A decade older and the owner of an Olympic silver medal, Sumann seemed even happier than Boeuf to be on the podium. Over both the short and long term, his results have been bouncing around: last season was a disappointment for the entire Austrian team, and on Wednesday he placed 34th in the 20 k individual, despite shooting the same score as the winner, Martin Fourcade of France.

“I had a quite good relay on Sunday, good skiing, and then a really disgusting performance on Wednesday that I couldn’t explain,” Sumann said in the press conference. “It was horrible from the beginning on, the shooting was good but the skiing… not. But today was better than the days before. And the speed was good. It was more than I expected.”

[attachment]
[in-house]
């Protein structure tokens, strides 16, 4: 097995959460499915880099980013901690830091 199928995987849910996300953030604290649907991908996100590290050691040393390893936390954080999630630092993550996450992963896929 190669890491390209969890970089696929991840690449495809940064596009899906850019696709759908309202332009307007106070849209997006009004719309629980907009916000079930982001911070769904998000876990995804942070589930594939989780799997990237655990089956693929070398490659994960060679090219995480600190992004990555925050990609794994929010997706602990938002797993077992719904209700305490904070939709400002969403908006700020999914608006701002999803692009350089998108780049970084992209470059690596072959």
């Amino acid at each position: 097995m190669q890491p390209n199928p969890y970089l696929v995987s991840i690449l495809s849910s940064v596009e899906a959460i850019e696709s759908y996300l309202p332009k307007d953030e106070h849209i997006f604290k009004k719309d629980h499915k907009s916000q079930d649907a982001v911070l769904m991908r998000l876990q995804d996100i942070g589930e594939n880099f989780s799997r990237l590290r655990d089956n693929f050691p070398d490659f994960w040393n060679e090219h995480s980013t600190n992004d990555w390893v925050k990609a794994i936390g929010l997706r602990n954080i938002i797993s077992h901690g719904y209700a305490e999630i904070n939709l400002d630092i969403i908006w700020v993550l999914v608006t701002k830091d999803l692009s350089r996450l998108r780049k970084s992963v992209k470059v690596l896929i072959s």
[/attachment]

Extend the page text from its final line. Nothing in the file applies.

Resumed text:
Along with teammate Dominik Landertinger’s second-place performance on Wednesday, the Austrian team is off to a much better start this year, which is a relief for everyone involved.

“It’s very important,” Sumann said. “We had a really, really bad season last year. The whole season was not the best we’ve had, but there were a lot of changes this summer. A new coach, a new system with just one team, so we’re going hard. But every year you don’t know where you are at the beginning, and it’s a good feeling that you’re back.”

But the day belonged to Le Guellec, who earned Canada its first ever win by a male biathlete. The previous best, according to Biathlon Canada, was a sixth-place finish by Glen Rupertus back in 1993.

And Le Guellec was showing some relief of his own to finally be having a good season, much like Sumann. He contracted mononucleosis after the Vancouver Olympics – where he finished sixth in this same event – and as he told FasterSkier this spring, he’s finally feeling like he’s 100 percent again, two seasons later.